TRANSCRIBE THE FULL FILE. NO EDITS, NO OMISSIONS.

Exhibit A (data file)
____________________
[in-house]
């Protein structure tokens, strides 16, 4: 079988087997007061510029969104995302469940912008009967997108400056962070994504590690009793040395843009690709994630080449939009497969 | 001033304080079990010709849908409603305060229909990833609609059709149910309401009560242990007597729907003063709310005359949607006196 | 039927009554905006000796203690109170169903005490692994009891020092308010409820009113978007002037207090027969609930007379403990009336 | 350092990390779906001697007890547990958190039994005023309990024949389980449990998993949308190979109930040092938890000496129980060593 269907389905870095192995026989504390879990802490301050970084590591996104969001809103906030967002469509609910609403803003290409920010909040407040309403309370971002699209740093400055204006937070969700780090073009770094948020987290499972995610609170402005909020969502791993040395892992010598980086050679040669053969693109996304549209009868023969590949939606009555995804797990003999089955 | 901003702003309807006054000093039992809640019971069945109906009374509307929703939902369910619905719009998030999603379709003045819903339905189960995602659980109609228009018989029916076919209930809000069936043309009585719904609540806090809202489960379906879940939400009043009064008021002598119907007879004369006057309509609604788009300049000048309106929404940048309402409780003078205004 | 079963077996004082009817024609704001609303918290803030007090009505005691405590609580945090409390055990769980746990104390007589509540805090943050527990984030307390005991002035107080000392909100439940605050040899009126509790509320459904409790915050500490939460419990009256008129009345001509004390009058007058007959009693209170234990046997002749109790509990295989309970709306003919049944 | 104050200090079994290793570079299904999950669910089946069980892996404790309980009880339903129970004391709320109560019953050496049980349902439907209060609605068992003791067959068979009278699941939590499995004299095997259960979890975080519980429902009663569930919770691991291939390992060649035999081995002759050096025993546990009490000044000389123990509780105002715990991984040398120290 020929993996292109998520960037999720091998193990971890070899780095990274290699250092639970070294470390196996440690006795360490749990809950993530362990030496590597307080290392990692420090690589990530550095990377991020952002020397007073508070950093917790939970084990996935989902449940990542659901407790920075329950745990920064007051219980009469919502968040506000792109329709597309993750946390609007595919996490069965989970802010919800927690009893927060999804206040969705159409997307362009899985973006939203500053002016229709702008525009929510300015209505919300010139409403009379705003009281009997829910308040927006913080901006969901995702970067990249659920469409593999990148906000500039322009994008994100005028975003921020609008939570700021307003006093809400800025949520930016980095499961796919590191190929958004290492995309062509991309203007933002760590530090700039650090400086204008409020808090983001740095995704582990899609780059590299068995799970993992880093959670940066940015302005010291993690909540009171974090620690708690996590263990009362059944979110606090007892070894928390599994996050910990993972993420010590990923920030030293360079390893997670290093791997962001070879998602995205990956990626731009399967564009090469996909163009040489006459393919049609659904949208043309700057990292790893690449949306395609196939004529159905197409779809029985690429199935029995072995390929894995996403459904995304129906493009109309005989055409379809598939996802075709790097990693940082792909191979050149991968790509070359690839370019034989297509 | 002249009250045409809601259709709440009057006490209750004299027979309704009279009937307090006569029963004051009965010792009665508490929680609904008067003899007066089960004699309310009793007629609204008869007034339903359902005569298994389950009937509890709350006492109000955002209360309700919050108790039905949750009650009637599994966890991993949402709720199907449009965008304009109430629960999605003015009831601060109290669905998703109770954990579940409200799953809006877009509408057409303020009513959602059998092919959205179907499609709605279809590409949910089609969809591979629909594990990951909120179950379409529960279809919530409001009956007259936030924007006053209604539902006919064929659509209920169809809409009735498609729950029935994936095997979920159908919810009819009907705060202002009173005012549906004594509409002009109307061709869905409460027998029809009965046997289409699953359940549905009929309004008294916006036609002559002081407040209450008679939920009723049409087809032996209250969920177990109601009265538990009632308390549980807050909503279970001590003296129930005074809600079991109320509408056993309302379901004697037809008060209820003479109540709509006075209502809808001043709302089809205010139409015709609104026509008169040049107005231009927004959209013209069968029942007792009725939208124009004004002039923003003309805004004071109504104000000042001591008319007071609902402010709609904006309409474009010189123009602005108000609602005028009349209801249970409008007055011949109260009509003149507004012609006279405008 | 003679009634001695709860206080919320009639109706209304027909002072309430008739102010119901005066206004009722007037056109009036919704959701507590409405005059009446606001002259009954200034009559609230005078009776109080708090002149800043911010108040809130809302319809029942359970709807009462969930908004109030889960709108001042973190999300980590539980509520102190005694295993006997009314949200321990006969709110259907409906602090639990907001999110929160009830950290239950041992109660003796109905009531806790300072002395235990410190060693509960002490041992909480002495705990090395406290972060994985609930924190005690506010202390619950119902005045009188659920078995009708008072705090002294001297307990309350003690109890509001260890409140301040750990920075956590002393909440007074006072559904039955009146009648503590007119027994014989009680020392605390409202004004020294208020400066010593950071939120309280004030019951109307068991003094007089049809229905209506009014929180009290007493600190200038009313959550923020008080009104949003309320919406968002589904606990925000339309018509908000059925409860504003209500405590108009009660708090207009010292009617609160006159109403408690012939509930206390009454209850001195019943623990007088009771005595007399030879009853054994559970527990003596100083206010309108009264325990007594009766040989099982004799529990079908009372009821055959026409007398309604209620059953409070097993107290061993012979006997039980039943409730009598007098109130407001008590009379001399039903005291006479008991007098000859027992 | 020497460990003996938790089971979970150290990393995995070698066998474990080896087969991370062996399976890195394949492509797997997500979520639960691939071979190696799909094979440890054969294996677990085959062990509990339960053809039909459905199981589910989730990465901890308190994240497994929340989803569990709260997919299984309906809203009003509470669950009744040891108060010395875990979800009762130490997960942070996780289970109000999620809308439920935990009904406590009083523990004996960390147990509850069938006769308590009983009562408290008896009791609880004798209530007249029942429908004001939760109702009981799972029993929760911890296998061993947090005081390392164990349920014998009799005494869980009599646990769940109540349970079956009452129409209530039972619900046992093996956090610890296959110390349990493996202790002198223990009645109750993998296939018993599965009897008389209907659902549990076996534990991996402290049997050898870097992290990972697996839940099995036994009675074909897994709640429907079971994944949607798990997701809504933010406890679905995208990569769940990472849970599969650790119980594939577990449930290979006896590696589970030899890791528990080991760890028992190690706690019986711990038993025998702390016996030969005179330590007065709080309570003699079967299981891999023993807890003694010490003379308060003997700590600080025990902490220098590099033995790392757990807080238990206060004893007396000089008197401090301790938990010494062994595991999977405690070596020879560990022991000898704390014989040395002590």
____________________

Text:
[in-house]
């Protein structure tokens, strides 16, 4: 079988087997007061510029969104995302469940912008009967997108400056962070994504590690009793040395843009690709994630080449939009497969 | 001033304080079990010709849908409603305060229909990833609609059709149910309401009560242990007597729907003063709310005359949607006196 | 039927009554905006000796203690109170169903005490692994009891020092308010409820009113978007002037207090027969609930007379403990009336 | 350092990390779906001697007890547990958190039994005023309990024949389980449990998993949308190979109930040092938890000496129980060593 269907389905870095192995026989504390879990802490301050970084590591996104969001809103906030967002469509609910609403803003290409920010909040407040309403309370971002699209740093400055204006937070969700780090073009770094948020987290499972995610609170402005909020969502791993040395892992010598980086050679040669053969693109996304549209009868023969590949939606009555995804797990003999089955 | 901003702003309807006054000093039992809640019971069945109906009374509307929703939902369910619905719009998030999603379709003045819903339905189960995602659980109609228009018989029916076919209930809000069936043309009585719904609540806090809202489960379906879940939400009043009064008021002598119907007879004369006057309509609604788009300049000048309106929404940048309402409780003078205004 | 079963077996004082009817024609704001609303918290803030007090009505005691405590609580945090409390055990769980746990104390007589509540805090943050527990984030307390005991002035107080000392909100439940605050040899009126509790509320459904409790915050500490939460419990009256008129009345001509004390009058007058007959009693209170234990046997002749109790509990295989309970709306003919049944 | 104050200090079994290793570079299904999950669910089946069980892996404790309980009880339903129970004391709320109560019953050496049980349902439907209060609605068992003791067959068979009278699941939590499995004299095997259960979890975080519980429902009663569930919770691991291939390992060649035999081995002759050096025993546990009490000044000389123990509780105002715990991984040398120290 020929993996292109998520960037999720091998193990971890070899780095990274290699250092639970070294470390196996440690006795360490749990809950993530362990030496590597307080290392990692420090690589990530550095990377991020952002020397007073508070950093917790939970084990996935989902449940990542659901407790920075329950745990920064007051219980009469919502968040506000792109329709597309993750946390609007595919996490069965989970802010919800927690009893927060999804206040969705159409997307362009899985973006939203500053002016229709702008525009929510300015209505919300010139409403009379705003009281009997829910308040927006913080901006969901995702970067990249659920469409593999990148906000500039322009994008994100005028975003921020609008939570700021307003006093809400800025949520930016980095499961796919590191190929958004290492995309062509991309203007933002760590530090700039650090400086204008409020808090983001740095995704582990899609780059590299068995799970993992880093959670940066940015302005010291993690909540009171974090620690708690996590263990009362059944979110606090007892070894928390599994996050910990993972993420010590990923920030030293360079390893997670290093791997962001070879998602995205990956990626731009399967564009090469996909163009040489006459393919049609659904949208043309700057990292790893690449949306395609196939004529159905197409779809029985690429199935029995072995390929894995996403459904995304129906493009109309005989055409379809598939996802075709790097990693940082792909191979050149991968790509070359690839370019034989297509 | 002249009250045409809601259709709440009057006490209750004299027979309704009279009937307090006569029963004051009965010792009665508490929680609904008067003899007066089960004699309310009793007629609204008869007034339903359902005569298994389950009937509890709350006492109000955002209360309700919050108790039905949750009650009637599994966890991993949402709720199907449009965008304009109430629960999605003015009831601060109290669905998703109770954990579940409200799953809006877009509408057409303020009513959602059998092919959205179907499609709605279809590409949910089609969809591979629909594990990951909120179950379409529960279809919530409001009956007259936030924007006053209604539902006919064929659509209920169809809409009735498609729950029935994936095997979920159908919810009819009907705060202002009173005012549906004594509409002009109307061709869905409460027998029809009965046997289409699953359940549905009929309004008294916006036609002559002081407040209450008679939920009723049409087809032996209250969920177990109601009265538990009632308390549980807050909503279970001590003296129930005074809600079991109320509408056993309302379901004697037809008060209820003479109540709509006075209502809808001043709302089809205010139409015709609104026509008169040049107005231009927004959209013209069968029942007792009725939208124009004004002039923003003309805004004071109504104000000042001591008319007071609902402010709609904006309409474009010189123009602005108000609602005028009349209801249970409008007055011949109260009509003149507004012609006279405008 | 003679009634001695709860206080919320009639109706209304027909002072309430008739102010119901005066206004009722007037056109009036919704959701507590409405005059009446606001002259009954200034009559609230005078009776109080708090002149800043911010108040809130809302319809029942359970709807009462969930908004109030889960709108001042973190999300980590539980509520102190005694295993006997009314949200321990006969709110259907409906602090639990907001999110929160009830950290239950041992109660003796109905009531806790300072002395235990410190060693509960002490041992909480002495705990090395406290972060994985609930924190005690506010202390619950119902005045009188659920078995009708008072705090002294001297307990309350003690109890509001260890409140301040750990920075956590002393909440007074006072559904039955009146009648503590007119027994014989009680020392605390409202004004020294208020400066010593950071939120309280004030019951109307068991003094007089049809229905209506009014929180009290007493600190200038009313959550923020008080009104949003309320919406968002589904606990925000339309018509908000059925409860504003209500405590108009009660708090207009010292009617609160006159109403408690012939509930206390009454209850001195019943623990007088009771005595007399030879009853054994559970527990003596100083206010309108009264325990007594009766040989099982004799529990079908009372009821055959026409007398309604209620059953409070097993107290061993012979006997039980039943409730009598007098109130407001008590009379001399039903005291006479008991007098000859027992 | 020497460990003996938790089971979970150290990393995995070698066998474990080896087969991370062996399976890195394949492509797997997500979520639960691939071979190696799909094979440890054969294996677990085959062990509990339960053809039909459905199981589910989730990465901890308190994240497994929340989803569990709260997919299984309906809203009003509470669950009744040891108060010395875990979800009762130490997960942070996780289970109000999620809308439920935990009904406590009083523990004996960390147990509850069938006769308590009983009562408290008896009791609880004798209530007249029942429908004001939760109702009981799972029993929760911890296998061993947090005081390392164990349920014998009799005494869980009599646990769940109540349970079956009452129409209530039972619900046992093996956090610890296959110390349990493996202790002198223990009645109750993998296939018993599965009897008389209907659902549990076996534990991996402290049997050898870097992290990972697996839940099995036994009675074909897994709640429907079971994944949607798990997701809504933010406890679905995208990569769940990472849970599969650790119980594939577990449930290979006896590696589970030899890791528990080991760890028992190690706690019986711990038993025998702390016996030969005179330590007065709080309570003699079967299981891999023993807890003694010490003379308060003997700590600080025990902490220098590099033995790392757990807080238990206060004893007396000089008197401090301790938990010494062994595991999977405690070596020879560990022991000898704390014989040395002590």